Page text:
• Philippine wrestling grapples with woes

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    WAP wrestlers hone a pinning technique during training. PHOTO COURTESY OF WAP

    WAP wrestlers hone a pinning technique during training. PHOTO COURTESY OF WAP

    Countless takedowns and throws from years of practicing and teaching wrestling are not enough for Karlo Sevilla 3rd to shake off the woes harrowing mankind’s oldest sport. After all, the 38-year-old athlete and coach experienced them first hand as the secretary general of the Wrestling Association of the Philippines (WAP).

    Wrestling despite being part of the ancient Olympics in Greece since 708 B.C. was nearly removed from the list of core events in the 2020 Olympics in Tokyo, Japan following an International Olympic Committee (IOC) recommendation. A worldwide uproar soon erupted. “Save Olympic Wrestling” became the mantra repeated in major social media websites. The IOC gave in to the pressure and reinstated the sport in the Games’ roster in September.

    Despite the victory, the challenges facing wrestlers in the Philippines still continue; one of them is finding an athlete who can actually qualify in the Olympic Games. “Before 1988 as long as you are the number one in your country and endorsed by the Philippine Olympic Committee, you’ll go straight to the Olympics,” said Sevilla. “After 1988, there came continental qualifiers. After their establishment, we were not able to go through.”

    Sevilla said the Philippines’ highest achievement in an international wrestling event came about in the 1954 Asian Games in Manila when three Filipino competitors won a bronze and two silver medals. He mentioned a number of factors hampering the development of the sport, among them lack of promotion, training, equipment, pool of wrestlers and exposure to challenging sparring partners. “In other countries they don’t have a problem. The US has over 200,000 in their pool and Iran has over 300,000,” he said. “Here I think we are about 500.”

    This discrepancy becomes more apparent when local wrestlers train abroad. “Morale is high, but when we send them to other countries, they realize how much far behind we are,” Sevilla said. He added that many athletes are not well off, yet still compelled to send a portion of their meager stipend to their families.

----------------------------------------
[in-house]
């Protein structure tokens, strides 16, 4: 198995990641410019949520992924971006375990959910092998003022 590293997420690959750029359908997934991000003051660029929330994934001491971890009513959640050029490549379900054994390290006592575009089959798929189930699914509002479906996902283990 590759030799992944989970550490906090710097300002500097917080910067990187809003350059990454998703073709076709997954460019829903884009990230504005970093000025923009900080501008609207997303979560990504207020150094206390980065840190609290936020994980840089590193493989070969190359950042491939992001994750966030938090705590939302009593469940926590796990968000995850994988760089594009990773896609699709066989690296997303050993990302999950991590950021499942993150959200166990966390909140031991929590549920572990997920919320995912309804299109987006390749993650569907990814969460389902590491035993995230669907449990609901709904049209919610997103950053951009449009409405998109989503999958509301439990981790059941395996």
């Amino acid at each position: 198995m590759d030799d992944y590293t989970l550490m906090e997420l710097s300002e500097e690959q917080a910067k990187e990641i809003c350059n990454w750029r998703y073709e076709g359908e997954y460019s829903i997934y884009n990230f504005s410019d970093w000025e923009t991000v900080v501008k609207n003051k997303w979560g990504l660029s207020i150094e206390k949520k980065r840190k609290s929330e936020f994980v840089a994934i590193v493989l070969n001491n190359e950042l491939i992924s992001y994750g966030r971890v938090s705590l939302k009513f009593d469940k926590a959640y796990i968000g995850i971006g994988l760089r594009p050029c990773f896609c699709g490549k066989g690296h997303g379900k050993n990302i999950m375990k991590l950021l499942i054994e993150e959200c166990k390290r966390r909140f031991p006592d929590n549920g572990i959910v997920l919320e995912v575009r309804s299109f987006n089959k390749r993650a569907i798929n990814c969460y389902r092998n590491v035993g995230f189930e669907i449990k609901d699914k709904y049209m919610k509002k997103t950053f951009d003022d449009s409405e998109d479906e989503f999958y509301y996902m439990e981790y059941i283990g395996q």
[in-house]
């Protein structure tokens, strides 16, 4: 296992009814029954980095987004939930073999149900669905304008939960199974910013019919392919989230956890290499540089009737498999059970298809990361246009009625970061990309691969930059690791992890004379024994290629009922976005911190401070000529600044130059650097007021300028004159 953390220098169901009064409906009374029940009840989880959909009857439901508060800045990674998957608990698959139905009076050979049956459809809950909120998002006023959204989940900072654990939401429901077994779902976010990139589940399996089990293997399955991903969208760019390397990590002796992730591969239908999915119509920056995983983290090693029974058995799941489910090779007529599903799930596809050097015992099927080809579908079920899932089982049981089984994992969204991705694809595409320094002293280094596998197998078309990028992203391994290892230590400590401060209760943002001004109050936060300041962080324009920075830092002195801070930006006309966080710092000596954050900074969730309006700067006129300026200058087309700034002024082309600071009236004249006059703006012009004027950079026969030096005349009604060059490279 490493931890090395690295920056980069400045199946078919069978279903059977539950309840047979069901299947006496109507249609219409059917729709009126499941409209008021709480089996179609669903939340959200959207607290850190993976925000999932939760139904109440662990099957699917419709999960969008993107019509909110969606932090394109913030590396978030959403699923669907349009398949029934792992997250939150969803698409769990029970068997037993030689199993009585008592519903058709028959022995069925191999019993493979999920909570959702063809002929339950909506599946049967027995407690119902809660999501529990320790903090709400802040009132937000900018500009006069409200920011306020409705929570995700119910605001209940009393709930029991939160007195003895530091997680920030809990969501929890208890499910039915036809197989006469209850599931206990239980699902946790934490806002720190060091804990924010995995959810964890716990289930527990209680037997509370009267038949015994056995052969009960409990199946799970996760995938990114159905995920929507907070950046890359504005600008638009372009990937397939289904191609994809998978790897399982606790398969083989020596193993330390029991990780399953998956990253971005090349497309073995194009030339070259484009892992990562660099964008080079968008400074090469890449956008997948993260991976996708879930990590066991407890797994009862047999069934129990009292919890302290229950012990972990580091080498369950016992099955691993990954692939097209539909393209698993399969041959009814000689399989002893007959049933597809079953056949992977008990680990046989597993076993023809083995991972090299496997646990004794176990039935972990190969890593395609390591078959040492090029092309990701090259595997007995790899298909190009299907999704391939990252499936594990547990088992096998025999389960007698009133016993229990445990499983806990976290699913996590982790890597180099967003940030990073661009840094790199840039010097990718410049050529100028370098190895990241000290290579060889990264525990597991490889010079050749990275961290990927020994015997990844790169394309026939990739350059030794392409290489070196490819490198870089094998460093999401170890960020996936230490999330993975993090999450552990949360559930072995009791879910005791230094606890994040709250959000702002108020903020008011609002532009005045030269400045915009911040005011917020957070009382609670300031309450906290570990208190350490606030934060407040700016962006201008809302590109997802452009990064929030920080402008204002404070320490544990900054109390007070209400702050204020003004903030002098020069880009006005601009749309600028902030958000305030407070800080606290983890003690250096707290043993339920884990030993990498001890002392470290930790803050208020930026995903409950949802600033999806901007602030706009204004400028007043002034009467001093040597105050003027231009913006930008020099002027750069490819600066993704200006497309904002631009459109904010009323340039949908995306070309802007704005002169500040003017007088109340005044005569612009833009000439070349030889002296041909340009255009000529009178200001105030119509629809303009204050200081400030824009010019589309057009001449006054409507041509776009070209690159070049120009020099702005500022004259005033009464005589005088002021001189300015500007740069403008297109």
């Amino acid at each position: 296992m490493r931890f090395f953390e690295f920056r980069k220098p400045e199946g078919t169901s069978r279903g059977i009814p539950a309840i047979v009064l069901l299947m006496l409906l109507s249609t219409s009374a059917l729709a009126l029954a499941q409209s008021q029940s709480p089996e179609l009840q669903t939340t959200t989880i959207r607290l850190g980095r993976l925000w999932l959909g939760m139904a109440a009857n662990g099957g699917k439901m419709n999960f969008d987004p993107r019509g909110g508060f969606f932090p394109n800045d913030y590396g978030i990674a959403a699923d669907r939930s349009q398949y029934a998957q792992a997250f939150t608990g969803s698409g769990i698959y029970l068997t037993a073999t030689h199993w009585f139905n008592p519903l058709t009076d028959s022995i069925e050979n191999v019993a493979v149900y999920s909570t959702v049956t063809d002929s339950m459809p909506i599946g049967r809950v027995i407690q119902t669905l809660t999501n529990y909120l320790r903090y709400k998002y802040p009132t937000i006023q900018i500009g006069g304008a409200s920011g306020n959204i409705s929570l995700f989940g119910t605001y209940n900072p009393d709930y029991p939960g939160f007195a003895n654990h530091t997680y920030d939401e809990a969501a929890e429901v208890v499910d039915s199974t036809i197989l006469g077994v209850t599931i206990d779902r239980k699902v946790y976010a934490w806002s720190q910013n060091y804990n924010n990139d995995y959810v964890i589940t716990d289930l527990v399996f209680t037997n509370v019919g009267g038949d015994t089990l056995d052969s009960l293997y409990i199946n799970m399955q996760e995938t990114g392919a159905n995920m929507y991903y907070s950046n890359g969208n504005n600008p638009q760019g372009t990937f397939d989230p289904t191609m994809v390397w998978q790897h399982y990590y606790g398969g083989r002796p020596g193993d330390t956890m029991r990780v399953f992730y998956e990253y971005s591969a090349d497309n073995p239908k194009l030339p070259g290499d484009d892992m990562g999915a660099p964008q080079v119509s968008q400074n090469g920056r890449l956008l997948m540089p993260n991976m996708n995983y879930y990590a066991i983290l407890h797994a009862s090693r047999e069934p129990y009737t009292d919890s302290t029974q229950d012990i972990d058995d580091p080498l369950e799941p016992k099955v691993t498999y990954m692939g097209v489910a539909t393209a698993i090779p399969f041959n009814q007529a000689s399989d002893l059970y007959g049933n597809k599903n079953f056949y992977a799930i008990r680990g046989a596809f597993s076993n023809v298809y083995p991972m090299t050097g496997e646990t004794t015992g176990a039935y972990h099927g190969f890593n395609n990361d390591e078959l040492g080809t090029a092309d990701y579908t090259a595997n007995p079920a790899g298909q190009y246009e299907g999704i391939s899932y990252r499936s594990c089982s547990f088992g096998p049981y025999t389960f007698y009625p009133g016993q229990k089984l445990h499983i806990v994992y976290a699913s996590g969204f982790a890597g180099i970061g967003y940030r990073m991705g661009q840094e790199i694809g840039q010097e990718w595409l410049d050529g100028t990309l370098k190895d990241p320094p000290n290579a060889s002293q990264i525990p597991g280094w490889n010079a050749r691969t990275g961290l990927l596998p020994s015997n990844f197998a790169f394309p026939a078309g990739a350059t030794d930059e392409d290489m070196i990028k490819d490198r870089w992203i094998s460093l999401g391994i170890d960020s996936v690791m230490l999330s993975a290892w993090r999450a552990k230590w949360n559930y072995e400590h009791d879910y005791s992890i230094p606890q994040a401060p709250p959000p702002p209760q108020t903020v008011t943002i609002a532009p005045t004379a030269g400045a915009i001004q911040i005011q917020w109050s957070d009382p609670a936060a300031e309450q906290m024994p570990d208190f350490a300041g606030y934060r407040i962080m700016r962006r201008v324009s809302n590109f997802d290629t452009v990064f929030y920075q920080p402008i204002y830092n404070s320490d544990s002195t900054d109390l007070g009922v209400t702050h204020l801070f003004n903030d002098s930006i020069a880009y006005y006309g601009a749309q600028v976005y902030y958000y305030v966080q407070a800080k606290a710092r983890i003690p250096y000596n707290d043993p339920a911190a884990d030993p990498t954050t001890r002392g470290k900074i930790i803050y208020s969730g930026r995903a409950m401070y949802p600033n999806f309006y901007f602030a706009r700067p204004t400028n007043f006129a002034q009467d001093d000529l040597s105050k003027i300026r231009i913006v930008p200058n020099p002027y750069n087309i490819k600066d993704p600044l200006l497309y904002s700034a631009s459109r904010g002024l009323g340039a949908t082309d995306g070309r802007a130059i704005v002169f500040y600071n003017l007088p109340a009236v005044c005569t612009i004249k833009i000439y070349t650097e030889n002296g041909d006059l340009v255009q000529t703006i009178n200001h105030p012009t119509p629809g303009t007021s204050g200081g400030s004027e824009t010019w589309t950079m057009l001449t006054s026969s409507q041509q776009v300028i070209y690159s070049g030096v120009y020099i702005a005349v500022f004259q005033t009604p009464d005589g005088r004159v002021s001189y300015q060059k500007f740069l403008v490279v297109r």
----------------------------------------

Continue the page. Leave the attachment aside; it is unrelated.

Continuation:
Indigenous roots
    Wrestling is the national sport of a dozen or more countries, but the Philippines has no national tradition of wrestling, according to Sevilla. “We have scattered areas with wrestling traditions, there are quite a few,” he said. These areas include the provinces of Antique and Iloilo with dumog, Ifugao with boltong, and Laguna with buno, which are often displayed during town fiestas.

    “Our international organization promotes traditional wrestling. That’s what we really want,” Sevilla said. But he also sees these locales as potential breeding grounds for Olympic athletes. “Antiqueños are more inclined to grappling than striking. It is only a matter of making these people who already know wrestling to appreciate the sport.”

    Proof of his thesis is Jason Balabal, a full-blooded Ifugao and the country’s main prospect for 84kg Greco-Roman wrestling in the Southeast Asian Games in Myanmar. “He grew up playing boltong,” Sevilla said. “There was a time when most of our wrestlers are from Iloilo where dumog is a tradition.”

    Olympic dreams
    “There was a survey years back on what sports are popular among most Filipinos, and wrestling is in the top 10,” Sevilla said. “But I’m pretty sure that that was professional wrestling, and not Olympic wrestling.” According to him, awareness of authentic sport wrestling among Filipinos only happened in the late 1990s owing to the popularity of mixed-martial arts (MMA). “I’ve met many who appreciated wrestling because of MMA. We had interested athletes, but many of them are just there to cross-train. They didn’t have the Olympic dream.”

    Compared to other sports like boxing or tae kwon do, wrestling has no major and long-term partner, according to Sevilla. “This will change given we’ve proven our youth is very dedicated and sincere in helping our sport”. He said they hope to woo and win the support of private corporations, whose funding can help them send more delegates in international tournaments in 2014.

    Sevilla said that to find an Olympian, they search among children, specifically high school students. His optimism stems from the inclusion of wrestling in the 2014 Palarong Pambansa (National Games) in Dumaguete City, where it will be staged as a demonstration sport. “We’ll take off from there,” he said.

    Sevilla encourages private and public high schools to establish a wrestling program to prepare for the intense inter-region competition in Palarong Pambansa. According to him, it is possible for child athletes who will grow up competing in the Philippine Sports Commission’s Batang Pinoy sports program and Palarong Pambansa to qualify, or even win a medal, in future Olympic Games. “We still need a little more time, but maybe in 2024 it is more realistic.”

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